Still fit at 75, Shaul Ladany was a world-class race walker and an Israeli Olympian. Photos courtesy of Ben-Gurion University

Healthcare February 2012

The healthiness of a long-distance walker, cardio benefits from eating right, battling addictions, and an interview with Hadassah Medical Organization’s new chief.
01/30/2012 - 19:00
Healthcare February 2012

The ‘Growth’ Of A Cancer Discovery

TAU researcher helps pinpoint why certain dwarfs don’t get cancer.
Staff Writer
10/24/2011 - 20:00

H aim Werner, a professor in the department of human molecular genetics and biochemistry at the Tel Aviv University’s Sackler School of Medicine, is conducting research aimed at understanding the role of insulin-like growth factors (IGFs) in cancer development.

New Push For Genetic Testing

Dramatic progress in in-vitro detection spurs effort aimed at Ashkenazi Jews.
10/24/2011 - 20:00

Washington — Susan and Brad Stillman grew concerned following their son Benjamin’s birth in September 1998. He was fussy and congested, had difficulty breastfeeding and didn’t take to the bottle.

The parents brought him to the pediatrician and then to a hospital pediatric care unit near their home in Rockville, Md., a suburb of Washington.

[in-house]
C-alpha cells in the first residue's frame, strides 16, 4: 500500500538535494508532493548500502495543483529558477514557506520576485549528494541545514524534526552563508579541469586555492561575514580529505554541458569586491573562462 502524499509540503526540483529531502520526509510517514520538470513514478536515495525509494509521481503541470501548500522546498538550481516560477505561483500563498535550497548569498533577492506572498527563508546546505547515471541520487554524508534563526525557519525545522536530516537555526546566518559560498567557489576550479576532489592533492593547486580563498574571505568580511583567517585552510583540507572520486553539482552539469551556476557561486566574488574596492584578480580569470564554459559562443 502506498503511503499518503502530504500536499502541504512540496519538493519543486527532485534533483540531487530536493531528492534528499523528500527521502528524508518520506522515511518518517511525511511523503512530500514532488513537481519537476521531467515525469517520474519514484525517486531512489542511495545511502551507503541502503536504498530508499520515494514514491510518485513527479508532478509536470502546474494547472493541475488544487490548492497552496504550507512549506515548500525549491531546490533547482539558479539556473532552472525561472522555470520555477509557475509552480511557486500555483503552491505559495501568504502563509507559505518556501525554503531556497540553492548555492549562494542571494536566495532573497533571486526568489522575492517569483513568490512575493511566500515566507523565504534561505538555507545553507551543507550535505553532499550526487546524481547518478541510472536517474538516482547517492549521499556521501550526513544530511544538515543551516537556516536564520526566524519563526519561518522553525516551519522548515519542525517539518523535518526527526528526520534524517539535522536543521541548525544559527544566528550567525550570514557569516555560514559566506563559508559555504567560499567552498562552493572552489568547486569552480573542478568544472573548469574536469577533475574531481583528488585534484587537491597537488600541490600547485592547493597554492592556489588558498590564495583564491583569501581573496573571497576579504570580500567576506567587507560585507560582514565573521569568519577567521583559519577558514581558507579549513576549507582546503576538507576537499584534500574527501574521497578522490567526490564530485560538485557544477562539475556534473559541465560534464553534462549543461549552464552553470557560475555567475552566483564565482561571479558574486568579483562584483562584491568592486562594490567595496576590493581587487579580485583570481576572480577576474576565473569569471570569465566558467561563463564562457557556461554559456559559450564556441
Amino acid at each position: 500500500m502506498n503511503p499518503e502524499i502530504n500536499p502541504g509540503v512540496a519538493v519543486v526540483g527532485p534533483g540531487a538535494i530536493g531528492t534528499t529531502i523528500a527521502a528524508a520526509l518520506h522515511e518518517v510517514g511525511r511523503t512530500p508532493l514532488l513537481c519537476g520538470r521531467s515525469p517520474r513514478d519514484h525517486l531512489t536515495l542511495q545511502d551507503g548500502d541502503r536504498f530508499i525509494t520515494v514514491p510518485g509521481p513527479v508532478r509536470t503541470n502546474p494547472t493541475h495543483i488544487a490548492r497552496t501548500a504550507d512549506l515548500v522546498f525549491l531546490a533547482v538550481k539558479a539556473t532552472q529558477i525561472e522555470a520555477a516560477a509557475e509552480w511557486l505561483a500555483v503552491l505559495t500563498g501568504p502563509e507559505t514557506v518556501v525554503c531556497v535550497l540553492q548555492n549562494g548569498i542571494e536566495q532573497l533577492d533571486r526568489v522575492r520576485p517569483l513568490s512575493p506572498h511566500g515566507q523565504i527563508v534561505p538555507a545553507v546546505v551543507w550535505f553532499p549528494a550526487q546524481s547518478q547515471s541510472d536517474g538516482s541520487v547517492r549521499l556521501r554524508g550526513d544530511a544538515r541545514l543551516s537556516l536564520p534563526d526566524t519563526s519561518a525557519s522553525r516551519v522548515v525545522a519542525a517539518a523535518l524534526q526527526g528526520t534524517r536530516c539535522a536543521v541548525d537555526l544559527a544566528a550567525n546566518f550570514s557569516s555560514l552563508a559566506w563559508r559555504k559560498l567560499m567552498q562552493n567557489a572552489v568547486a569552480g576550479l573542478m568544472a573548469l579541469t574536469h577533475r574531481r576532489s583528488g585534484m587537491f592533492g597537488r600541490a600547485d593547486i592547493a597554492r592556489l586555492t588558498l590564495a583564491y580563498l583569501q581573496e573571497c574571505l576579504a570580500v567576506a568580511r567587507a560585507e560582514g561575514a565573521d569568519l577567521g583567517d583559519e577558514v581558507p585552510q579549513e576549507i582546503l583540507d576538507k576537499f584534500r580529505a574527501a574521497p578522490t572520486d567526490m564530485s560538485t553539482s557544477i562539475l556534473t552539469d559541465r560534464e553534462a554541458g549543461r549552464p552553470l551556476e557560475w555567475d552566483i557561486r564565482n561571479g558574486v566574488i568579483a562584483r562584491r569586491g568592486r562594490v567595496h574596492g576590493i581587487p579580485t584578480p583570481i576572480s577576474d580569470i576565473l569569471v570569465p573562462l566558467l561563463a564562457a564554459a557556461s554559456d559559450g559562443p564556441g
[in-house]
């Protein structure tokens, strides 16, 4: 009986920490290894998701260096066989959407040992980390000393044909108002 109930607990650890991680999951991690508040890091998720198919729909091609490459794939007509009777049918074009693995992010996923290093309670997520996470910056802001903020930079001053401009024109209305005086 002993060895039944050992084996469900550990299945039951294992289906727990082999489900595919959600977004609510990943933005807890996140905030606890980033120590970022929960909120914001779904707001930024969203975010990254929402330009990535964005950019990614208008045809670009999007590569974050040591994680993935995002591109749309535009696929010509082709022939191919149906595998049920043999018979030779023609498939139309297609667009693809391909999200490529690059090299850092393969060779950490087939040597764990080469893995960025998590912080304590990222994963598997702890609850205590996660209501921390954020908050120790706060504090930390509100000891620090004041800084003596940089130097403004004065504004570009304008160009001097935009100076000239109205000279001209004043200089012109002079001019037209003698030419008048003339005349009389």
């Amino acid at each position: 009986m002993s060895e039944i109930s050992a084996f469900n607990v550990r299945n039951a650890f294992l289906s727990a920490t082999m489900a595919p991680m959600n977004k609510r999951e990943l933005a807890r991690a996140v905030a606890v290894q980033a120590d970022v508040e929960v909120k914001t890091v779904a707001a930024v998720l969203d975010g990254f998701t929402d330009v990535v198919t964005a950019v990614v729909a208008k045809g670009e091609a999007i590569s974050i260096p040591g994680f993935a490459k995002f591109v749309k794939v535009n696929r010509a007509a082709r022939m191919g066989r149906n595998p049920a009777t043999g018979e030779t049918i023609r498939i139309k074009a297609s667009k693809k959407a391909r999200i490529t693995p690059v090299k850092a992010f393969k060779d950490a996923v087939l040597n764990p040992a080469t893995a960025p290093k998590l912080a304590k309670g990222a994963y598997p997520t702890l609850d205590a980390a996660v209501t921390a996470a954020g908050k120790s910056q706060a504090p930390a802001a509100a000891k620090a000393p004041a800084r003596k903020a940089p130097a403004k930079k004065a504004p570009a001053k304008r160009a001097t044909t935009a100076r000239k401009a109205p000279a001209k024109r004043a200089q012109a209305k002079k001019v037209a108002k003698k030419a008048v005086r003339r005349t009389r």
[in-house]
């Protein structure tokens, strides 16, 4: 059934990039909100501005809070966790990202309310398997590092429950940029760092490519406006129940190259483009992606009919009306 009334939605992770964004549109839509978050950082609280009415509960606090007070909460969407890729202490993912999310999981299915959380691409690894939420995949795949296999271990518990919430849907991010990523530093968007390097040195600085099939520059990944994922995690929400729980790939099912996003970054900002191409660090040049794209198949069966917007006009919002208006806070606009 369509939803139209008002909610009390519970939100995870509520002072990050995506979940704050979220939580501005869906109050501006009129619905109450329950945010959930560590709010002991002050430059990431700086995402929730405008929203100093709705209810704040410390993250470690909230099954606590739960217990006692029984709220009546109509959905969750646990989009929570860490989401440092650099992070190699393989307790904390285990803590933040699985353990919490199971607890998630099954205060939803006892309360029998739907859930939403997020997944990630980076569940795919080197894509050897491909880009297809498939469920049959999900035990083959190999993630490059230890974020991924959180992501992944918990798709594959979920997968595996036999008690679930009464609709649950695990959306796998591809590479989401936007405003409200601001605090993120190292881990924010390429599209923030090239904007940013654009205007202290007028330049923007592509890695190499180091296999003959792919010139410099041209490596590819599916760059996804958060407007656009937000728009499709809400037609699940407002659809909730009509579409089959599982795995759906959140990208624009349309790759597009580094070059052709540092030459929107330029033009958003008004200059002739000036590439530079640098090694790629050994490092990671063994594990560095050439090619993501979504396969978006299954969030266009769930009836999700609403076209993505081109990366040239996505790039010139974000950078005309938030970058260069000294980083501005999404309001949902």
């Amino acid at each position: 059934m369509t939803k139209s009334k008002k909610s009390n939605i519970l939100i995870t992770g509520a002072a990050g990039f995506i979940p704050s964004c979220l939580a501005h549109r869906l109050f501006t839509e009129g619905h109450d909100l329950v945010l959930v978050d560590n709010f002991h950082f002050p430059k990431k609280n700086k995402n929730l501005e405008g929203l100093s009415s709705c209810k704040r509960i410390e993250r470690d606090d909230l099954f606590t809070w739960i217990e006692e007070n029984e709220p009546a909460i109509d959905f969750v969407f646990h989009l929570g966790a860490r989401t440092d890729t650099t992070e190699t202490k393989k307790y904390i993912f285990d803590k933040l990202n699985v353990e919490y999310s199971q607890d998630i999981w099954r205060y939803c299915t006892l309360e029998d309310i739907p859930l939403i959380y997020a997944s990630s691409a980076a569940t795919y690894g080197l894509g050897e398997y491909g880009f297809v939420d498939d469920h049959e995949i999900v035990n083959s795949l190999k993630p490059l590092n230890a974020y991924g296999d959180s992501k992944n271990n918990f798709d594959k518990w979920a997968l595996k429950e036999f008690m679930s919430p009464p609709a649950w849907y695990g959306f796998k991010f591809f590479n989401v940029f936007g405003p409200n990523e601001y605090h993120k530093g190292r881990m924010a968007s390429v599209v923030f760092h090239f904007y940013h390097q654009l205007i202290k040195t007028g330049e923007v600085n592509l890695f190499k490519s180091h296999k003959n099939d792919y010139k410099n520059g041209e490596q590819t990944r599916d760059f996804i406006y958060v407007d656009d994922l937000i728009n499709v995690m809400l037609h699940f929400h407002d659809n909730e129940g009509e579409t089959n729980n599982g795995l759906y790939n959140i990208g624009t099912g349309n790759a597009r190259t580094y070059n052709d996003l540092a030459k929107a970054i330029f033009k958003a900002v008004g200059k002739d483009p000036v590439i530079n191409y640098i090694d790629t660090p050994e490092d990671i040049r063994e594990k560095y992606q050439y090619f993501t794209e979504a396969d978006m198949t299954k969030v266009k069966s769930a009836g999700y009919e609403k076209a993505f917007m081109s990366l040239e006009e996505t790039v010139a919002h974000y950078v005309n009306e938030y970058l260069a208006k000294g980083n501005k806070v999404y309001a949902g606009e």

Benjamin soon was diagnosed with Riley-Day syndrome, now called familial dysautonomia, a genetic disease of the autonomic nervous system that disproportionately strikes Ashkenazi Jews.

Dr. Adele Schneider of the Victor Center, counseling a couple. Victor Center

Seniors’ ‘Fun Online’ Has Its Benefits

Internet communities built around ‘casual leisure’ forge important connections.
Special To The Jewish Week
10/24/2011 - 20:00

If you think playing games and chatting online is just for young people, think again. A new study out of Ben-Gurion University of the Negev indicates that the young at heart, too, can benefit greatly from spending time in cyberspace, especially by engaging in what researchers have termed “fun online.”

Ben-Gurion University gerontologist Galit Nimrod looks at the nexus between Internet use and successful aging in seniors.

Faith And The ‘C’ Word

James Kugel reflects on his battle with cancer and what he learned from it.
Staff Writer
10/24/2011 - 20:00

Best known for his series of books on reading and understanding the Bible, James Kugel, emeritus professor of Hebrew literature at Harvard University who now lives in Jerusalem, turned to a more-personal subject in his latest book — his confrontation with an aggressive form of cancer a decade ago.

In “In the Valley of the Shadow: On the Foundations of Religious Belief” (Free Press), Kugel shares part of his experience of confrontation with a potentially fatal illness, and his perspective on mortality through a lens of scripture and Jewish tradition.

A biblical scholar, James Kugel was diagnosed with an aggressive form of  cancer, which he eventually grappled with in “In the V